The total expenditure of all the states this fiscal will be 65% more than the Centre’s and half of the rise in spending will come from states’ own revenue.
The total expenditure of all the states this fiscal will be 65% more than the Centre’s and half of the rise in spending will come from states’ own revenue. Tax collection has improved because of value-added tax and state governments now have a lot more freedom on how they can spend the money.
Higher spending by states on services like police, education urban administration, utilities and public works boost state GDP. According to a Credit Suisse report, states with more government employees have higher per capita GDP.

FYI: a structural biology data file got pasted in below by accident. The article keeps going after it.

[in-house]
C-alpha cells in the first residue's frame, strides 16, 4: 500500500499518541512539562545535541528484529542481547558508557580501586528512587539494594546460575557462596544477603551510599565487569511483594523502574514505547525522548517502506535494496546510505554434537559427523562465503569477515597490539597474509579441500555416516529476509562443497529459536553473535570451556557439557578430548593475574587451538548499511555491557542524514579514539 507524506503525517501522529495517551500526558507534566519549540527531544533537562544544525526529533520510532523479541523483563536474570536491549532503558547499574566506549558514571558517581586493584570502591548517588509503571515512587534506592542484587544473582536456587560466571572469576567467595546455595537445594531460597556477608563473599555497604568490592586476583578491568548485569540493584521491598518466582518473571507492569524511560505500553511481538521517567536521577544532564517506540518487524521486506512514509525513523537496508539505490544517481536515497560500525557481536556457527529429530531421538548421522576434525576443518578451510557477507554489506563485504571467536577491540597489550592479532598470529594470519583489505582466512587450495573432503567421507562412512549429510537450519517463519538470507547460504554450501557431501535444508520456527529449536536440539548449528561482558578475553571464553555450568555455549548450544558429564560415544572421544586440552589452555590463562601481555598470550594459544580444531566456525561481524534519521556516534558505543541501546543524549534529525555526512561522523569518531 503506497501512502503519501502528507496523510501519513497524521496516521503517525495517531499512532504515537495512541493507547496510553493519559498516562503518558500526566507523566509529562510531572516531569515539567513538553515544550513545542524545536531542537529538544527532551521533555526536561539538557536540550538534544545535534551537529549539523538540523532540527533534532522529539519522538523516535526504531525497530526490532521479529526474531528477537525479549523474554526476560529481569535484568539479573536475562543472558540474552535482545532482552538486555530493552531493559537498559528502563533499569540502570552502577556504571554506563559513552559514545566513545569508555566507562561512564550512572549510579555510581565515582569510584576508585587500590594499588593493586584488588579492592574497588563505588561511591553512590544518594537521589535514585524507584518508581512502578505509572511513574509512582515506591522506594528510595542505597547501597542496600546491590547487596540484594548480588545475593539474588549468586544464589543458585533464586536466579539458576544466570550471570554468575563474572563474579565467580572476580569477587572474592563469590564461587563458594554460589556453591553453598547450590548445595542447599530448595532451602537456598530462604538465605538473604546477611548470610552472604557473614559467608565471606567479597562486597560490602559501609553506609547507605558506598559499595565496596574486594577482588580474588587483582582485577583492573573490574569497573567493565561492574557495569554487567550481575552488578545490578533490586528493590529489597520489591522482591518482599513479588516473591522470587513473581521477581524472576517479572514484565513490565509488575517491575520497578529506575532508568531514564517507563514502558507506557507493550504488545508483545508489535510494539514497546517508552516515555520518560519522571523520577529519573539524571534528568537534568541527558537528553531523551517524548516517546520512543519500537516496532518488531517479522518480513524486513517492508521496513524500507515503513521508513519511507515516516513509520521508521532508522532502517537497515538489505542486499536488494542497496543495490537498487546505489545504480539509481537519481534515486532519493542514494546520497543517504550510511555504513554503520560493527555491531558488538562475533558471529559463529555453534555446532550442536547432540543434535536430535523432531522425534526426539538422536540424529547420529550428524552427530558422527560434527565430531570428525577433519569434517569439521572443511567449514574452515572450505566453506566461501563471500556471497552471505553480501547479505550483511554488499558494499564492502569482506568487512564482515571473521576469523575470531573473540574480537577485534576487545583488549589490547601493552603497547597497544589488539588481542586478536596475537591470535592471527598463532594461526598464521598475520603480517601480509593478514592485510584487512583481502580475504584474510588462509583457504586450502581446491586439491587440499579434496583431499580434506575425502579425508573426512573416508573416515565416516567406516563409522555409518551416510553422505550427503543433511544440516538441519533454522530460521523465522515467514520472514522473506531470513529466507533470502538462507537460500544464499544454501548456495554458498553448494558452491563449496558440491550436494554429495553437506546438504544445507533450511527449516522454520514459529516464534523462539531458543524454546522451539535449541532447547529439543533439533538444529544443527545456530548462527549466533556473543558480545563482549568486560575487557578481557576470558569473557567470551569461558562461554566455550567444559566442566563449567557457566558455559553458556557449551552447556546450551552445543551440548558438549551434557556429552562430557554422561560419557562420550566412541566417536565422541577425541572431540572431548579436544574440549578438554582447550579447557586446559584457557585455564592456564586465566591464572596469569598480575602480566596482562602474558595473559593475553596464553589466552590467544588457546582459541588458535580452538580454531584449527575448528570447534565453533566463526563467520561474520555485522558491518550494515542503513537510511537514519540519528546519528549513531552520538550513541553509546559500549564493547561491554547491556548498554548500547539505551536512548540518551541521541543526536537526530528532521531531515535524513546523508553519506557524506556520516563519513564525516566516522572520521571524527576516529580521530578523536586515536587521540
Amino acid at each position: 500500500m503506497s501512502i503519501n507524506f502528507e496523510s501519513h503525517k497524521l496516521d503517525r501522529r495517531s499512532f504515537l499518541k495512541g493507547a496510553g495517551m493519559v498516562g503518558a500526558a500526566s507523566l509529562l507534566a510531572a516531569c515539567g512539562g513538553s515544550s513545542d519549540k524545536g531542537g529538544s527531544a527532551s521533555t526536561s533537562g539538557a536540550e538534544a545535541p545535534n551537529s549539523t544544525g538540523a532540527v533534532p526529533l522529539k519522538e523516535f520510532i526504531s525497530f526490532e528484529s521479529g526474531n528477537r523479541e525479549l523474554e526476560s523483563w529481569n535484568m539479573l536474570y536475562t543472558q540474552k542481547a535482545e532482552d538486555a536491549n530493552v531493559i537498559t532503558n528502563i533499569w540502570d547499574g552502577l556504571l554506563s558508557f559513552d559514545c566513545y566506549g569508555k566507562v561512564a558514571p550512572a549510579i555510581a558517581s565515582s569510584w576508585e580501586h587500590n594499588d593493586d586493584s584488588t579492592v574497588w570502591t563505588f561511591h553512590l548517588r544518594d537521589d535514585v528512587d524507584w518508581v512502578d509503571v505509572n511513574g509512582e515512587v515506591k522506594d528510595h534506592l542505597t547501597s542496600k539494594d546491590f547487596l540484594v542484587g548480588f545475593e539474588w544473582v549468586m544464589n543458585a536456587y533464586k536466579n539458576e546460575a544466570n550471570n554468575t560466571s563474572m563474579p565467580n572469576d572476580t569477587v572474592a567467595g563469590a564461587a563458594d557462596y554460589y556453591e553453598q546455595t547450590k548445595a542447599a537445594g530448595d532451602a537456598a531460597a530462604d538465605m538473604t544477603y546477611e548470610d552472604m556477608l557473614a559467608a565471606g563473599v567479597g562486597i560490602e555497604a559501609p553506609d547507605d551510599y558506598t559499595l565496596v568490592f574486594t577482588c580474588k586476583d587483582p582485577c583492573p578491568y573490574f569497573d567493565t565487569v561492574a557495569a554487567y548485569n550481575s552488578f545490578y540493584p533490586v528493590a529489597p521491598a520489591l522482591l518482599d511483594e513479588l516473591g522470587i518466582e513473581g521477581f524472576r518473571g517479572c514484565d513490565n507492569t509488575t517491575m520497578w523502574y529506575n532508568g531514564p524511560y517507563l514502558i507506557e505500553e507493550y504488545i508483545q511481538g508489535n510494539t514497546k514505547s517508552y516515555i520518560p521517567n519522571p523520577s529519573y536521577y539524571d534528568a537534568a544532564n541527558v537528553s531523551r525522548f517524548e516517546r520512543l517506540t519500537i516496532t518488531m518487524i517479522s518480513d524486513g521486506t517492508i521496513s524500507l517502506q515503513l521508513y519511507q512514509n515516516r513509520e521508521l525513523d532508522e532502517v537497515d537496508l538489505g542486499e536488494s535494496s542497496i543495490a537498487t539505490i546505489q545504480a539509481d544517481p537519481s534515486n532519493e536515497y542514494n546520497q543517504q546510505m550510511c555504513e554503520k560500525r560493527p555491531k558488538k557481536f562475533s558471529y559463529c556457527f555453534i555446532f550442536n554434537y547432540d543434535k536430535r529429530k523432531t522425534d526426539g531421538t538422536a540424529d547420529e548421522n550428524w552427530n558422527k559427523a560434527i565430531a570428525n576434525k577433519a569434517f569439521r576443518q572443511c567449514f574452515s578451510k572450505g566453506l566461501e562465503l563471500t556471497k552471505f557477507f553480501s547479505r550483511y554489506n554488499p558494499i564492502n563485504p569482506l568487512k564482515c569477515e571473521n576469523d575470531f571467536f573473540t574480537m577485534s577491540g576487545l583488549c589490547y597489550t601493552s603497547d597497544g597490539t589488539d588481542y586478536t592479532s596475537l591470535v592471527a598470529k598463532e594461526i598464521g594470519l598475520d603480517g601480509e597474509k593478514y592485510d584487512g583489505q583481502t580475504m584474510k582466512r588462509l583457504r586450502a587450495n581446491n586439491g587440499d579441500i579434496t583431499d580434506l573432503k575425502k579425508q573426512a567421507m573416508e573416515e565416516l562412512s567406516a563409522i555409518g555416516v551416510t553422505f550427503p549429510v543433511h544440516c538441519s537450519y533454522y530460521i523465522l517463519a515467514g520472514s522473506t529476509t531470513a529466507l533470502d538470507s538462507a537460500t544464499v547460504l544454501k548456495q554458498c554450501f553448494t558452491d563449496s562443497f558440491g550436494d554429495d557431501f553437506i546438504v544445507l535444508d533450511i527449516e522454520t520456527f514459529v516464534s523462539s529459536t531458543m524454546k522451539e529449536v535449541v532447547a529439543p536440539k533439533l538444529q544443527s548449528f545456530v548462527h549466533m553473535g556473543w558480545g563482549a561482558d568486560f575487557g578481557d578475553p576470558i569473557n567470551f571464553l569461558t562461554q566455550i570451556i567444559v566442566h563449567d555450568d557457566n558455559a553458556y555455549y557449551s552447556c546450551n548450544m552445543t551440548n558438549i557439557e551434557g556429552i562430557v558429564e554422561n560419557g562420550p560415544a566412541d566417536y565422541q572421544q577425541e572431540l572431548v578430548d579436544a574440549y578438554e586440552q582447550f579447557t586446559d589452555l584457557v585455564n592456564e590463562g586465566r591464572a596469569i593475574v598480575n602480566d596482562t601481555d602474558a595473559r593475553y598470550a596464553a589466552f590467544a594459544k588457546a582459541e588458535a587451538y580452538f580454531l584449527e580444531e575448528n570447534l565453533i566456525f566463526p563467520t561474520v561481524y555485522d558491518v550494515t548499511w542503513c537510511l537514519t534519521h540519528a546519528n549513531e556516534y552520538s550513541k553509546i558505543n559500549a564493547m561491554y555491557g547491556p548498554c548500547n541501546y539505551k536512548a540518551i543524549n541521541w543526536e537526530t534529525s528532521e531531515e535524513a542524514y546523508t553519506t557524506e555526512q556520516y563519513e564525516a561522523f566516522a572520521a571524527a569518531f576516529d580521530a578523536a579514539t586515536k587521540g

States that have a bigger police force tend to have higher GDP as basic services like law and order are critical for greater investments. For instance, against the national average of 1.38 police per thousand population, Bihar has 0.55 and lags on GSDP per capita too. Employment in education and police, the two largest categories of state workers, is rising and poorer states are also spending more on rural development.
As states employ 57% of all those employed by government as a whole, they spend about 25% of their budgets on salaries and only 15% of their spending on capex. Implementation of the 7th Pay Commission could see a hike in wages by around Rs 2 lakh crore and even pension outgo would rise. Though this would boost the consumer durable business, these could stress state fiscal deficit. So, additional tax mop-up will be critical.